A senior Tory source said Mr Major had told colleagues that he feels powerless to stop their manoeuvring. "What can I do?" he has asked friends.
The disclosure came as Brian Mawhinney, chairman of the Tory Party, hailed three surveys as evidence that the "feelgood factor" had arrived and that wavering Tory voters were returning to the fold.
One survey, by Opinion Research Business for stockbrokers James Capel, said support for the Conservatives was at 79 per cent among Tory voters, the highest since April last year. It coincided with a Barclays Bank report saying that the economy was showing signs of rapid improvement, helped by a rise in consumer spending and a surge in the housing market. Another report, by the investment bank Deutsche Morgan Grenfell, said the latest economic data had forced even the most cynical gloom-mongers to "throw in the towel".
Home-buyers were given a boost last week when the Halifax Building Society said the 5.3 per cent increase in prices in the year to July had been the highest for seven years.
"Thanks to the decisions taken by this Government, the feelgood factor is back and is here to stay," said Dr Mawhinney.
Labour leadership sources shrugged off the Tories' hopes of rescue from defeat at the election. "It's actually 67 per cent of former Tory voters, which is a shift of only 5 per cent. It still means that a third of former Tory voters won't vote Tory again, which is bad news for the Government," said a Blair aide. However, Labour sources privately accept that Labour's big lead cannot survive until polling day, and Tony Blair has repeatedly warned against complacency.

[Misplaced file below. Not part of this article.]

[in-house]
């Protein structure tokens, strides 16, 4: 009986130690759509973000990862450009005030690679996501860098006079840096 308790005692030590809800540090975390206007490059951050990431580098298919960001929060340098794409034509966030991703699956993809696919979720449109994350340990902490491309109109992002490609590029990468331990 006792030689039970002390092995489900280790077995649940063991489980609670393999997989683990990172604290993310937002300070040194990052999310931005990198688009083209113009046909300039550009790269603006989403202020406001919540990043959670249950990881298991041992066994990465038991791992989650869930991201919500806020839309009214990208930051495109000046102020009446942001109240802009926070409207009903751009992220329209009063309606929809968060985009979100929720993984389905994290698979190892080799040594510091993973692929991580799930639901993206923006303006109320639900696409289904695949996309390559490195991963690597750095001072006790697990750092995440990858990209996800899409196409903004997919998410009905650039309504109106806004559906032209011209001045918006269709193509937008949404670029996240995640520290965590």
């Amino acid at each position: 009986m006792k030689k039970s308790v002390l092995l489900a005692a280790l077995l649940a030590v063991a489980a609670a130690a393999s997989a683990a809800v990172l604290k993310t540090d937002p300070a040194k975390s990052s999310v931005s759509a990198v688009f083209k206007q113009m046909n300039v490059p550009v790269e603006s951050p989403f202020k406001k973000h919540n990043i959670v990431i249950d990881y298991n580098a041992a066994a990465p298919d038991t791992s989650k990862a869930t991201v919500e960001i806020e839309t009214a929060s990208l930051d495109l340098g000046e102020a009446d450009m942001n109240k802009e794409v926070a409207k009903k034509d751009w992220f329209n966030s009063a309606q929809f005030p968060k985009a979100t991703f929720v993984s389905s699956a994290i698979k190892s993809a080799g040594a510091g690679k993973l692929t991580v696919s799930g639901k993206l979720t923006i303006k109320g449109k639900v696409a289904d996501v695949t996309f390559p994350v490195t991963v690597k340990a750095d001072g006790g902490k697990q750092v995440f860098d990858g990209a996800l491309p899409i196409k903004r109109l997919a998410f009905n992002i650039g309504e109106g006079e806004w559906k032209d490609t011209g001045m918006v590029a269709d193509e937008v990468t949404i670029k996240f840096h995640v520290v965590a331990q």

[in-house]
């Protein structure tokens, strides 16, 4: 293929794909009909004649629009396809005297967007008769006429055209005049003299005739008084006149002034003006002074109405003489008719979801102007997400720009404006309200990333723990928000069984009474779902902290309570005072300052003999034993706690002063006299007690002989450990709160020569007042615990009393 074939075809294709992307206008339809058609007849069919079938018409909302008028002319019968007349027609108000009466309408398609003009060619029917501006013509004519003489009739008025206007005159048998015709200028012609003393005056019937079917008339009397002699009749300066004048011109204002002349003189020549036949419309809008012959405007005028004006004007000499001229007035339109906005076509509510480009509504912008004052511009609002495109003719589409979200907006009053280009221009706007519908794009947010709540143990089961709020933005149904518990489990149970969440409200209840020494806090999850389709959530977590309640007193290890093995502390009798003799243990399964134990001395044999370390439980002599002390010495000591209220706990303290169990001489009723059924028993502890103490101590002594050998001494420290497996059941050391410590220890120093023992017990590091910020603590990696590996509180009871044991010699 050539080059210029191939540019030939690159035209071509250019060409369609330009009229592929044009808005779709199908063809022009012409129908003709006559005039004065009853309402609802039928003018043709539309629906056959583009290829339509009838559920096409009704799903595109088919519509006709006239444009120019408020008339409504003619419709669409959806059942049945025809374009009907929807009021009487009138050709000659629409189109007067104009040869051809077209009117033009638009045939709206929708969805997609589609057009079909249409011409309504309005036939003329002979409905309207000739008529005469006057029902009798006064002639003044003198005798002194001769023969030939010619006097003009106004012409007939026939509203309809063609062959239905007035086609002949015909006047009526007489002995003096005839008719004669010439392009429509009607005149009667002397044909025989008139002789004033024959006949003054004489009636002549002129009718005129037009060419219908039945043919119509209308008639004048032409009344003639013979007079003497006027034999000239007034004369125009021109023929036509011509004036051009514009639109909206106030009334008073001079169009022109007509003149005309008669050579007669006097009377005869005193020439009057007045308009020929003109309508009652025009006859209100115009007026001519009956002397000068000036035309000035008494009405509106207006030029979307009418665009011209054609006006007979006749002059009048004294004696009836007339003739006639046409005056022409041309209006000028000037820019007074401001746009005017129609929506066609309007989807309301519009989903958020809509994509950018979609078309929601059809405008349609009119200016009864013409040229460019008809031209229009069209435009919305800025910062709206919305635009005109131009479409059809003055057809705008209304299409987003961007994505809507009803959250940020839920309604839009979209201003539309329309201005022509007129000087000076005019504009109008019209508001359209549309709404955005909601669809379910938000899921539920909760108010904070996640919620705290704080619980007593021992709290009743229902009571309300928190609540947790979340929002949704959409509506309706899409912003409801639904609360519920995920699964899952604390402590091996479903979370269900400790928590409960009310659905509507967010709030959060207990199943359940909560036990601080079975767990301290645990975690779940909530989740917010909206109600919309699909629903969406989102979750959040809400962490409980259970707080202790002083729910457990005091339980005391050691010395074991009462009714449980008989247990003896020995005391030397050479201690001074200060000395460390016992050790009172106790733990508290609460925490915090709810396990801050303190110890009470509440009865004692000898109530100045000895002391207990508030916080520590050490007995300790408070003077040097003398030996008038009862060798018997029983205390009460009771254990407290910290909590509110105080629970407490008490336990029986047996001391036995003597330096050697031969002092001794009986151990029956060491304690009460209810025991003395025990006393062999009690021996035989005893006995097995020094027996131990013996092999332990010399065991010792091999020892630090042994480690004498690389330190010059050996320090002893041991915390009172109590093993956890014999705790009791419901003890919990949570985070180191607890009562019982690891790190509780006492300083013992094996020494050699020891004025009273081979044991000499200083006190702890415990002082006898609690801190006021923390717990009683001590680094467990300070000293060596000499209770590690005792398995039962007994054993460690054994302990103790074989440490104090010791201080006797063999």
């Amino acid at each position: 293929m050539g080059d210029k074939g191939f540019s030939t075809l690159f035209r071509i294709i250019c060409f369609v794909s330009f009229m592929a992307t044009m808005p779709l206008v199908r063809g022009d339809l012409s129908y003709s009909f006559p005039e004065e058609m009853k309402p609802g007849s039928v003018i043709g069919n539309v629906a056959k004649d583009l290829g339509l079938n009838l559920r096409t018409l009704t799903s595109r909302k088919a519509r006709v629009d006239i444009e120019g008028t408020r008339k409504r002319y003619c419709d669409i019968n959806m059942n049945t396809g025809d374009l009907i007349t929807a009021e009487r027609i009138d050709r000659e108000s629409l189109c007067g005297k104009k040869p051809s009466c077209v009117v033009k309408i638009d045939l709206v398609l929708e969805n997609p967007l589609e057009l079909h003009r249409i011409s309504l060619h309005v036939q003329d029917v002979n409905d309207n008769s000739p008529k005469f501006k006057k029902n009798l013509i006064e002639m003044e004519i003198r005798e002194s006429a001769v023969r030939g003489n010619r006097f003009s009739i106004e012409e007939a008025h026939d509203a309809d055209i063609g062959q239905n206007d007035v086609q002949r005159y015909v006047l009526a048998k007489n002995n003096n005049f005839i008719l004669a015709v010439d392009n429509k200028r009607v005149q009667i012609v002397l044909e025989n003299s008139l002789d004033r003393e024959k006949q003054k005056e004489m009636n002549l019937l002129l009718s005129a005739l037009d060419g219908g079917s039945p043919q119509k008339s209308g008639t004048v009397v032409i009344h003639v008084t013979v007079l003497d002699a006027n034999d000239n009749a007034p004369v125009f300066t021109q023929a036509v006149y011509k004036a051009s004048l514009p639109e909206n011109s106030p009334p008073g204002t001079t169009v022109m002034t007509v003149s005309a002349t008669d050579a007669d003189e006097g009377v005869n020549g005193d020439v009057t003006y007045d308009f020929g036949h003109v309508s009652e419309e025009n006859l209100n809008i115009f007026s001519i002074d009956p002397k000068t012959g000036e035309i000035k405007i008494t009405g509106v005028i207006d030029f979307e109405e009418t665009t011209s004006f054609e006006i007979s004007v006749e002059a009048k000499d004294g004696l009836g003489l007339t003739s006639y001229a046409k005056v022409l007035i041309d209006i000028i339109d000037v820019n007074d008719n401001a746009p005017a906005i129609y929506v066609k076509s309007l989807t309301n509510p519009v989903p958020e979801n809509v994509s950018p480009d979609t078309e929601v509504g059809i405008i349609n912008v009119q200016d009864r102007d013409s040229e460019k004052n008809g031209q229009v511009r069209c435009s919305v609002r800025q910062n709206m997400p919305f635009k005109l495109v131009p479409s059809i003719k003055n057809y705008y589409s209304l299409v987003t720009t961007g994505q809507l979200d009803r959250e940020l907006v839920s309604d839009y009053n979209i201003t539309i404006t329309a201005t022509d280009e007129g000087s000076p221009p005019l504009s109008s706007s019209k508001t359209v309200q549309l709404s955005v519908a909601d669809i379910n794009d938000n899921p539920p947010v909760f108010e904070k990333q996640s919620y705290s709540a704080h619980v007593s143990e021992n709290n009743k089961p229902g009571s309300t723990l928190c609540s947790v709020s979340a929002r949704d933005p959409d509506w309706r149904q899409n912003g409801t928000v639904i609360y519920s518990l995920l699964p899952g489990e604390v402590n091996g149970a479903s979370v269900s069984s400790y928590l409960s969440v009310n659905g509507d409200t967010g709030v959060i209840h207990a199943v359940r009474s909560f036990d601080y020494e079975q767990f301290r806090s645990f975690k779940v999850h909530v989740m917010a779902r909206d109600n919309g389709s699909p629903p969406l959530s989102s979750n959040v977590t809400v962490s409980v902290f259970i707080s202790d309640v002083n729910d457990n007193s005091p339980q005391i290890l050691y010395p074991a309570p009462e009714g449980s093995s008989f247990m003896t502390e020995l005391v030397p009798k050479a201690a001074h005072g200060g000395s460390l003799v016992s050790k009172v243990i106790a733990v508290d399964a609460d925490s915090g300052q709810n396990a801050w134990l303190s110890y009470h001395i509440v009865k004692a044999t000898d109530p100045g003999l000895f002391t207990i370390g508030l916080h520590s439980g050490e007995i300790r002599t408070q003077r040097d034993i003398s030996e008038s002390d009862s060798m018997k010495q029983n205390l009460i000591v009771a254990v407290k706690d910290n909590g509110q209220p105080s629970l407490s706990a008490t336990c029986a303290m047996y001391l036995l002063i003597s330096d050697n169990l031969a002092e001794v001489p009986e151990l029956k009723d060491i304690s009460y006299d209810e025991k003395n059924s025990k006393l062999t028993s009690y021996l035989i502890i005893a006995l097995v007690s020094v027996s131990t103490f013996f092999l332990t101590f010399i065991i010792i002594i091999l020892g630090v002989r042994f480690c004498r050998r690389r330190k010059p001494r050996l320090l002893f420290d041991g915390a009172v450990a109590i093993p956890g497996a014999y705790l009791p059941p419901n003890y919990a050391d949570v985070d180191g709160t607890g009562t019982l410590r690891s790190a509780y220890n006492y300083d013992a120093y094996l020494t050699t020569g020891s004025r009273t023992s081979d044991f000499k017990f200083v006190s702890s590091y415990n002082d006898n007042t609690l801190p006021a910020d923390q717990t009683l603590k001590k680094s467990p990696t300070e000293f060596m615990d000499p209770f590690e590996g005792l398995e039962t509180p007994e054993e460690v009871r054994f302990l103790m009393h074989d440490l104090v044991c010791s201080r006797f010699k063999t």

The Prime Minister, currently on holiday with his family at a villa on the French Riviera loaned by Lord Harris, an honorary Tory party treasurer, fears that the open competition between John Redwood, Michael Portillo, and other members of the Cabinet, could undermine Tory chances.
Some Major supporters have tried to halt the competition for the leadership breaking out before the election by suggesting that the vacancy will not arise, and that Mr Major will stay on even if the Tories are defeated.
But the problems of securing a united policy on Europe have continued to dog Mr Major's chances. Euro-sceptics packed their bags for the summer convinced they were going to lose the election, and planning for the leadership contest.
Michael Howard, the Euro-sceptic Home Secretary, is emerging as the front- runner for the right-wing 92 Group. Some senior members believe he has broader appeal than Mr Redwood and is less prone to tactical errors than Mr Portillo, who was widely condemned at last year's party conference for his "SAS" speech.
Mr Portillo, the Defence Secretary, increased the pressure on Mr Major to harden his policy on a single European currency by warning at the weekend that a decision on joining the "first wave" of a single European currency was coming "quite soon".
Although he stuck to the Government's agreed line that monetary union would have to be judged on its merits nearer the time, he gave a clear hint that the "wait and see" policy cannot be sustained. "This is a big decision and it's coming, or certainly the decision as to whether we would join in a first wave is coming, quite soon."Reuse content